Home > Covenant Theology > A Covenant in the Garden?

A Covenant in the Garden?

By Thomas Parr

This is the second post in a series related to my new book on the theology of William Strong (ca. 1611–1654). In the first post we asked “What is a covenant of works?” Now we’ll look at whether God made such a covenant with Adam in the Garden.

Consider two points drawn from Strong’s treatment of the matter. First, Strong points out that though the word covenant does not appear in Genesis 2, the necessary elements of a covenant are clearly there. These necessary elements are the ideas of stipulation and reward. He points out that “man stands bound to God by a double bond of Creation and stipulation” (Discourse, 1). In other words, man was obliged to obey simply because God had created and commanded him. But instead of leaving it at this, God added recompense—“God was pleased to engage himself to a recompense” (Discourse, 2). God did not have to do so, but he condescended to recompense Adam’s choice either to obey or disobey God’s stipulation. God promised…..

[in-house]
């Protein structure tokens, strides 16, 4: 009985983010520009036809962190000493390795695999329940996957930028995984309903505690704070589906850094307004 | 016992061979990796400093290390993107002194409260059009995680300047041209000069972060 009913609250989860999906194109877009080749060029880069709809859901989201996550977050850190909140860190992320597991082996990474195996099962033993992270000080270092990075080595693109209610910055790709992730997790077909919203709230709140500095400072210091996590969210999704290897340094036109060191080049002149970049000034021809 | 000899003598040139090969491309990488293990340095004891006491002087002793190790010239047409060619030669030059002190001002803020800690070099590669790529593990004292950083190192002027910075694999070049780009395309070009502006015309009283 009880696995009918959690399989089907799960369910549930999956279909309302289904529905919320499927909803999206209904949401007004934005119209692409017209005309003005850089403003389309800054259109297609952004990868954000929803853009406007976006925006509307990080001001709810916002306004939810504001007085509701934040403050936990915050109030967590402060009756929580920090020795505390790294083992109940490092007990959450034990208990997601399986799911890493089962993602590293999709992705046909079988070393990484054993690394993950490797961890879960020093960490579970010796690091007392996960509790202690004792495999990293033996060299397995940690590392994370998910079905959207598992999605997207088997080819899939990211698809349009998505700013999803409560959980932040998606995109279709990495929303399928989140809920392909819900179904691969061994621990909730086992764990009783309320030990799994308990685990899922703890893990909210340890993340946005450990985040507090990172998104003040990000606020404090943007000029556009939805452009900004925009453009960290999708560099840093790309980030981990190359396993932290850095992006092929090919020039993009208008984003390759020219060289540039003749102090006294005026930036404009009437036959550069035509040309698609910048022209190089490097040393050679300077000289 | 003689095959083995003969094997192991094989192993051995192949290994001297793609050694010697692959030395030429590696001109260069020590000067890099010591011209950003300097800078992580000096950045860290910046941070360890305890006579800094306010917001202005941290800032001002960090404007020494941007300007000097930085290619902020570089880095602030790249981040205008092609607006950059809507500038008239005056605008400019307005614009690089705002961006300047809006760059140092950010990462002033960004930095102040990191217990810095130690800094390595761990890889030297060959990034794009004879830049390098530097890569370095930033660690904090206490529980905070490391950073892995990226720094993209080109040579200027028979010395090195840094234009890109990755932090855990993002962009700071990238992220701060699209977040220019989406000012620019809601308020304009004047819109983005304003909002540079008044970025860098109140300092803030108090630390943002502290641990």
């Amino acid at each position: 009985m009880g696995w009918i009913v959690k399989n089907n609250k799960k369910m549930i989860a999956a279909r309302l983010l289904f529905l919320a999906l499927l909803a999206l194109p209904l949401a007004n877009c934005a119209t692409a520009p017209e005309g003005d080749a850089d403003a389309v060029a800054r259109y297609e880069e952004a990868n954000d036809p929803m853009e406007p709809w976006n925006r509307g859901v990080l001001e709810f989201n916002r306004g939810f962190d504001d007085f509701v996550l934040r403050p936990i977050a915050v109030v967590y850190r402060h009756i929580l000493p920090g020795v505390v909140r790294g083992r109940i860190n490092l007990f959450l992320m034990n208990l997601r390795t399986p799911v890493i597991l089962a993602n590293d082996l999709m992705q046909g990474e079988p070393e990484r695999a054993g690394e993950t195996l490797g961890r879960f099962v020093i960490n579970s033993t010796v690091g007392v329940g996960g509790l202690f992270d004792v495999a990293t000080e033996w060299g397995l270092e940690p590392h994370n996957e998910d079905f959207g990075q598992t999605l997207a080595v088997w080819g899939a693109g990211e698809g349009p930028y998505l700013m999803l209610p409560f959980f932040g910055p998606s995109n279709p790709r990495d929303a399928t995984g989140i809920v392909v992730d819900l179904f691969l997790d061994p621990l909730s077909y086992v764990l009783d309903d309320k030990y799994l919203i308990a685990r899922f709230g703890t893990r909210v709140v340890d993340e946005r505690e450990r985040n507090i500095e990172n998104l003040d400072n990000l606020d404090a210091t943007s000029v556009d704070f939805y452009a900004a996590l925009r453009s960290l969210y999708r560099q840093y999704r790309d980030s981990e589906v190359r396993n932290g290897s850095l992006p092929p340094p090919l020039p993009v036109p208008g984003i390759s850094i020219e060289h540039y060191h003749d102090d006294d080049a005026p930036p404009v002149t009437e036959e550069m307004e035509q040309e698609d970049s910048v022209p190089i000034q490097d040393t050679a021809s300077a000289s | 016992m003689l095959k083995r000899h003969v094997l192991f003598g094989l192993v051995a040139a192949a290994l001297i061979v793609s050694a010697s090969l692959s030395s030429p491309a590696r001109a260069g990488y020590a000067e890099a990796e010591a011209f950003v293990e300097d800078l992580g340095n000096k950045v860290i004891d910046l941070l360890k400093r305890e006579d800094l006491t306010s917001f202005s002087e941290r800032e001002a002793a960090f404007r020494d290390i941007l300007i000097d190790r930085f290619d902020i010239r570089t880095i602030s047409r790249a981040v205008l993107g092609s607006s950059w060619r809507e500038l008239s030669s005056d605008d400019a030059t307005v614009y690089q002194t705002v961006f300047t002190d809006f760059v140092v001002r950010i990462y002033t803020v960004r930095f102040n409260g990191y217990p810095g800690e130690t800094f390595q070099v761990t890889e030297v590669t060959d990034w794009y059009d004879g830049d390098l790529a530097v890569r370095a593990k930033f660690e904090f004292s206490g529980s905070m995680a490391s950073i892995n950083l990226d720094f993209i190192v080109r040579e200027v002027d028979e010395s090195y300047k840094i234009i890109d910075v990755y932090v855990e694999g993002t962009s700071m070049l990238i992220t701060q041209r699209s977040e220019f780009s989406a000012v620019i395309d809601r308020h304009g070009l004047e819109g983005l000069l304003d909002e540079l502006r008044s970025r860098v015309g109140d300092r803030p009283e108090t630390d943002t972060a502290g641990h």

Read the entire article at Reformation21.

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